There was some interesting news from the German press today involving Chelsea's on-loan Kevin De Bruyne. According to RP, Borussia Dortmund are interested in the Belgian international and are willing to (or have) made a bid of €17 million to acquire his services on a permanent basis.
Personally, I'm not too worried by this particular report and what it could mean for Chelsea. Even if this is true (and I'm not entirely sure it is), there's basically no chance that the club are going to decide to cash in on De Bruyne this early in his tenure as a Chelsea player. He's young and still developing, and it's not hard to imagine that his value is only going to continue to rise for the next several seasons.
This sort of "news" does highlight one of the real strengths of the recent buying policy of Chelsea though, even if some foolishly look at it as a "problem. Whether or not Dortmund actually made a bid of that amount for Kevin De Bruyne, there is little doubt that he's currently worth at least that sort of money. That means that 1 year after buying him, a young player that hasn't gotten a minute for the first team is being valued in the neighborhood of double the fee that Chelsea paid (if the German press is to be trusted).
This probably isn't isolated to De Bruyne either, as it seems to be pretty commonplace among the purchases made since Michael Emenalo took over. Romelu Lukaku went for an initial fee in the region of £12 million, and I think I'd fall out of my chair laughing if anyone didn't think his value had skyrocketed since his move just under 2 years ago. Thibaut Courtois has also seen his value go through the roof, as the Belgian keeper is likely worth at least double (and more probably triple) what Chelsea initially paid for him.
While I am not advocating selling Kevin De Bruyne to Borussia Dortmund at all, rumors like this highlight the way that Chelsea have gotten a step ahead of their opponents in the FFP era. Michael Emenalo seems to have identified young stars between 16 and 21 from many of the smaller leagues around Europe and South America as being undervalued commodities, and has accordingly loaded the system with that type of player despite there not being a clear path to the Chelsea first team. It's the sort of thing Billy Beane did with Oakland way back when, identifying college players as a group that was improperly valued and then taking advantage to the benefit of the A's.
Emenalo then loans these undervalued players out to clubs where they get valuable first team exposure, and have the opportunity to show what they can do against established professionals. As these players get seen by more and more managers and scouts than they did in, say...Serbia, and their perceived value shoots through the roof.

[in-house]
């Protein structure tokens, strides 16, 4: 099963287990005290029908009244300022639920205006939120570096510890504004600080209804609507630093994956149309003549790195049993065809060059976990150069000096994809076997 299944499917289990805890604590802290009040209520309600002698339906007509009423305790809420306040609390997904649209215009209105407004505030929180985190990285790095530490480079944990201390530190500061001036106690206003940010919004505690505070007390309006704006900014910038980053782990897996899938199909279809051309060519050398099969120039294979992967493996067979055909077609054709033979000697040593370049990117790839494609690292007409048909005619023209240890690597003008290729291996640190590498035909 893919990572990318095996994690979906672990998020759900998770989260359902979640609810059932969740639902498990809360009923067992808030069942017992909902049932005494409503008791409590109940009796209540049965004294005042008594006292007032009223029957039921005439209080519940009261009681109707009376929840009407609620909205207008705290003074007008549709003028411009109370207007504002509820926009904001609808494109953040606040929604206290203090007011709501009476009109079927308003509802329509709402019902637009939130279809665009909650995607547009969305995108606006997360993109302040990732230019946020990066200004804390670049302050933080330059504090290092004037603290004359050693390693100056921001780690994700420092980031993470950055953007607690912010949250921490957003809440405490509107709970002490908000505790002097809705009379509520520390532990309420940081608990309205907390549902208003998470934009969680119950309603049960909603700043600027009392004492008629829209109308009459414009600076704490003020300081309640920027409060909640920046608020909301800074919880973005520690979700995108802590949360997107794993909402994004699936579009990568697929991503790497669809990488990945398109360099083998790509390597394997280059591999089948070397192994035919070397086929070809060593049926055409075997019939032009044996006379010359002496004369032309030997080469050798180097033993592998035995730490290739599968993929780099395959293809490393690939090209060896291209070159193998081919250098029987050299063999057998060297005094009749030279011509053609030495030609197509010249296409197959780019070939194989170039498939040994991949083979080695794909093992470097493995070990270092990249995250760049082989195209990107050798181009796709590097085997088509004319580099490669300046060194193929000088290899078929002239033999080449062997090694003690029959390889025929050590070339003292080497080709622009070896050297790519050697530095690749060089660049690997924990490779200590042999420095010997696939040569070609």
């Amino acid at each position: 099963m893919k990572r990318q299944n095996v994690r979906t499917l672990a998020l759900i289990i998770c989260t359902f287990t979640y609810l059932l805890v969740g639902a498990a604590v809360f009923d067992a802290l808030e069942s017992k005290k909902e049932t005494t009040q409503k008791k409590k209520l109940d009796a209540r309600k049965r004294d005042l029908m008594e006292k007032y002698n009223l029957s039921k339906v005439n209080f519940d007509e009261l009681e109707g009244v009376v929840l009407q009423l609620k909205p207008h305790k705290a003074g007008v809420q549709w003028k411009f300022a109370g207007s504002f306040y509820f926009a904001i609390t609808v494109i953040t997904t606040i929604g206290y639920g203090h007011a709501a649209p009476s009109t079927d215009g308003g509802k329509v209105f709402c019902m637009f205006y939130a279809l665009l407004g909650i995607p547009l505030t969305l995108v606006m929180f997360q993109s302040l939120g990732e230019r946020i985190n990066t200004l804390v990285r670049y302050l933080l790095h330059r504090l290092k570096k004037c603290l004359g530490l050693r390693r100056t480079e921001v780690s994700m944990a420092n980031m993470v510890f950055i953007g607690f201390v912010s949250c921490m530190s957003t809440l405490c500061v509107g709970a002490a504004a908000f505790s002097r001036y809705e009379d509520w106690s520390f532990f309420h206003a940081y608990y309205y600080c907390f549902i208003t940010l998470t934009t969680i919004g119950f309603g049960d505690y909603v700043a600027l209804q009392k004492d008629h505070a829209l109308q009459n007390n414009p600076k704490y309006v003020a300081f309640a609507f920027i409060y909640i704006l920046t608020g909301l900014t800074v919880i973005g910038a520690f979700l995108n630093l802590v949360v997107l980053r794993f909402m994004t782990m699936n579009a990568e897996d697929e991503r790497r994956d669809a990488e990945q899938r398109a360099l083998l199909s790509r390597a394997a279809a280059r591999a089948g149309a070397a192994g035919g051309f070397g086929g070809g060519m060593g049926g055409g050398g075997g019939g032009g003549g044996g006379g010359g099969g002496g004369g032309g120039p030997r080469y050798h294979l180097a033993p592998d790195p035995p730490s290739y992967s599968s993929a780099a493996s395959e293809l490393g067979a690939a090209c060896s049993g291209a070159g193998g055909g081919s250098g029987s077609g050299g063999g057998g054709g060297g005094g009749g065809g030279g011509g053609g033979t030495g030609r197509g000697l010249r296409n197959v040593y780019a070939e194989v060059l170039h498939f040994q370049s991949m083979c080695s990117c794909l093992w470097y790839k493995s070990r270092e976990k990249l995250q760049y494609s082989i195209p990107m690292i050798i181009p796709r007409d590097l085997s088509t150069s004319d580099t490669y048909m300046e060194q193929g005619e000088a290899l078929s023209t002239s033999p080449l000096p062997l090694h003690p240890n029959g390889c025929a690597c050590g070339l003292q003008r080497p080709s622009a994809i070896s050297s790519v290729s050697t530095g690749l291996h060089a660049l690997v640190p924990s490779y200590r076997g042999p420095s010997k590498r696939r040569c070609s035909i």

This system is probably better for the players than the English media will ever admit as well. While the media will likely cite the lack of a clear path to the first team as a hindrance to development, the truth of the matter is that the loan system may be better for rapidly developing talent than even a "B team" system would. A youngster like Tomas Kalas that begins to master the Eredivisie doesn't have to worry about having 4 more years on his Vitesse contract. In this case, he can be given a loan to an appropriate level of competition every single season while he's developing. This wouldn't be the case if he was under contract at a club like PSV, or even with the Barcelona B team. While making the jump from a loan to Chelsea will always be an issue without a B team, the development of these youngsters should benefit from playing at a level of competition appropriate for them at all times.
Regardless of whether or not Chelsea ever bring these players to their first team (and they surely will with some of them), they are positioning themselves to cash in on the ones deemed surplus to the requirements at a massive profit from their purchase price. Rumors like this one just confirm the fact that these young players are gaining value. It's an excellent way for the club to assure they can continue to afford the best talent in the world, and it's certainly not bad for a developing young talent either. There is just no such thing as too much young talent in the sport, and anyone complaining when the club continues to add more should really think long and hard about why.